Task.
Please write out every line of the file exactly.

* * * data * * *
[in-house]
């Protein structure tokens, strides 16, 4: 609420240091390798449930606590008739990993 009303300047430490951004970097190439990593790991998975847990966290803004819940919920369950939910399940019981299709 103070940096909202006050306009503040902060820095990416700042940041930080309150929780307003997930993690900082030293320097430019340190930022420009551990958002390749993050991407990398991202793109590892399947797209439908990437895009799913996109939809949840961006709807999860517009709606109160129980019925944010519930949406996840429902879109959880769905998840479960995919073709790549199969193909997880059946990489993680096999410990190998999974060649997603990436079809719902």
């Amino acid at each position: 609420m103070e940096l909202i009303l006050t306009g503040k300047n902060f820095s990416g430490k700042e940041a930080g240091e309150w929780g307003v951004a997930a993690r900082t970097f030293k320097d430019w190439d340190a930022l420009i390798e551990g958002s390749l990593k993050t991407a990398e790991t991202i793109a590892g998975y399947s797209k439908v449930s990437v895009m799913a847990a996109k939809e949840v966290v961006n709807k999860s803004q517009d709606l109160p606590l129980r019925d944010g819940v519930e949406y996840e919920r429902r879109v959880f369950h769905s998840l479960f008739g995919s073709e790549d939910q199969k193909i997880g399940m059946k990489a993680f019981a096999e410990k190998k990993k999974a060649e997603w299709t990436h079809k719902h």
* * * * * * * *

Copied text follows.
[in-house]
């Protein structure tokens, strides 16, 4: 609420240091390798449930606590008739990993 009303300047430490951004970097190439990593790991998975847990966290803004819940919920369950939910399940019981299709 103070940096909202006050306009503040902060820095990416700042940041930080309150929780307003997930993690900082030293320097430019340190930022420009551990958002390749993050991407990398991202793109590892399947797209439908990437895009799913996109939809949840961006709807999860517009709606109160129980019925944010519930949406996840429902879109959880769905998840479960995919073709790549199969193909997880059946990489993680096999410990190998999974060649997603990436079809719902």
């Amino acid at each position: 609420m103070e940096l909202i009303l006050t306009g503040k300047n902060f820095s990416g430490k700042e940041a930080g240091e309150w929780g307003v951004a997930a993690r900082t970097f030293k320097d430019w190439d340190a930022l420009i390798e551990g958002s390749l990593k993050t991407a990398e790991t991202i793109a590892g998975y399947s797209k439908v449930s990437v895009m799913a847990a996109k939809e949840v966290v961006n709807k999860s803004q517009d709606l109160p606590l129980r019925d944010g819940v519930e949406y996840e919920r429902r879109v959880f369950h769905s998840l479960f008739g995919s073709e790549d939910q199969k193909i997880g399940m059946k990489a993680f019981a096999e410990k190998k990993k999974a060649e997603w299709t990436h079809k719902h």